• biocontrol;
  • development;
  • maturation;
  • photoperiod;
  • temperature;
  • tomato bug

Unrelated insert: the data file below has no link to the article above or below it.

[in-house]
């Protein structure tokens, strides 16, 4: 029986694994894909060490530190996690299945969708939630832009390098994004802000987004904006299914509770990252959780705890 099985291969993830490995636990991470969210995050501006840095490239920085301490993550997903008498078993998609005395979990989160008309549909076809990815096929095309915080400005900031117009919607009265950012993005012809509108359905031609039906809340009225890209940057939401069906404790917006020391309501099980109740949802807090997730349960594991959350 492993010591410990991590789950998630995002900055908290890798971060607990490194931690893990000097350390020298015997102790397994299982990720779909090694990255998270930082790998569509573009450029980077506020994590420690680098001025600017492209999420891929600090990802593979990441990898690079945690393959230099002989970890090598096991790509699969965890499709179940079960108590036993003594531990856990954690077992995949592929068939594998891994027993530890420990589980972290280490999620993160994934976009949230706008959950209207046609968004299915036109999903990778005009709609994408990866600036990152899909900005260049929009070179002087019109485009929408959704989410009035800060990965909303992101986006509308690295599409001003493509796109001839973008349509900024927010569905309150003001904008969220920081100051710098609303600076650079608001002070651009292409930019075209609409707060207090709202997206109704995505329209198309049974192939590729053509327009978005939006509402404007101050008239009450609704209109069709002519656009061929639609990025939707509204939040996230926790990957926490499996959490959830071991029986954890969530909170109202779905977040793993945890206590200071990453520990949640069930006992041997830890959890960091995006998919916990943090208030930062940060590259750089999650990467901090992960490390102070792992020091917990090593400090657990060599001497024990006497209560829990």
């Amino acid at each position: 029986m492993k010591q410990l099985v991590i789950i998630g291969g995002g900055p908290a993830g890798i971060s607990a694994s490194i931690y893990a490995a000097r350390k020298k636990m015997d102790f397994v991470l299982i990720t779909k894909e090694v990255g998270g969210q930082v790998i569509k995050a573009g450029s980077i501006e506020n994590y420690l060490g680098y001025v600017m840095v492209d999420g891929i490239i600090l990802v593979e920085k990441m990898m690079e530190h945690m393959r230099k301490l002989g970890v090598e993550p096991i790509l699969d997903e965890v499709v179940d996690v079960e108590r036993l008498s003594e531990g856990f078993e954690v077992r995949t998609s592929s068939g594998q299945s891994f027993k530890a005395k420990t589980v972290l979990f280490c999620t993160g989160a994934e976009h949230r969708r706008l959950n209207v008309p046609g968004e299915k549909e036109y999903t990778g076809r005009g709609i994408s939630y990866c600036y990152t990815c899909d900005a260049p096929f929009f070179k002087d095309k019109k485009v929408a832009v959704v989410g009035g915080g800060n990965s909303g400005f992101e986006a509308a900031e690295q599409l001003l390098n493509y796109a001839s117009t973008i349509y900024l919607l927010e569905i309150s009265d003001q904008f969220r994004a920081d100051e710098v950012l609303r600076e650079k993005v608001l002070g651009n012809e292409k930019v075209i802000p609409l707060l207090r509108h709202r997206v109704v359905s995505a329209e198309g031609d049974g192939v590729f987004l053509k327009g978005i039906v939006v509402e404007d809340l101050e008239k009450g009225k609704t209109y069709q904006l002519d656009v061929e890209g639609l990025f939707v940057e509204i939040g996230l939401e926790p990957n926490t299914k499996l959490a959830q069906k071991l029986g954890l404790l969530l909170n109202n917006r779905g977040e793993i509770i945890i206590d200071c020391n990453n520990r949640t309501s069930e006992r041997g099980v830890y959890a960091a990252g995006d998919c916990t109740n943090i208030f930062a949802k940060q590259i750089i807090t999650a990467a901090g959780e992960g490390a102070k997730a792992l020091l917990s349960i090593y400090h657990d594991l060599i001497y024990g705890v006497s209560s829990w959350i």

The zoophytophagous plant bug Nesidiocoris tenuis (Reuter) is increasingly used for biological control of various agricultural pests. Its native range includes Southern Europe, North Africa, Southern and South-Eastern Asia, although only the Mediterranean strains have been studied experimentally. We investigated effects of temperature and photoperiod on nymphal survival and development, rate of female maturation and egg load in two strains of N. tenuis originating from temperate and subtropical regions of South-Eastern Asia: the ‘Temperate strain’ (from Suwon, Republic of Korea, yearly average air temperature is 13.3°C) and the ‘Subtropical strain’ (from Miyazaki, Japan, yearly average air temperature is 18.2°C). Nymphs and adults were reared on tomato leaflets and fed with eggs of the grain moth Sitotroga cerealella under four temperatures (15, 20, 25 and 30°C) and three photoperiods (10, 12 and 14 h of light per day). In spite of long-term (40–50 generations) rearing under constant laboratory conditions, the studied strains still show a correlation between thermotolerance indices and climate at origin. In particular, at the low temperature of 15°C, survival of nymphs of the Temperate strain was double that of the Subtropical strain, whereas at the higher tested temperatures, survival of the Subtropical strain was not significantly different or even was higher than that of the Temperate strain. The duration of nymphal development in the Temperate strain was significantly shorter than that in the Subtropical strain at 15–25°C, but not at 30°C. In both strains, nymphal survival, duration of nymphal development and rate of female maturation were not significantly dependent on photoperiod, and diapause was not observed under any conditions tested. We conclude that the Subtropical strain of N. tenuis is better adapted to high temperatures, whereas the Temperate strain is more promising for application in greenhouses at medium and low temperatures.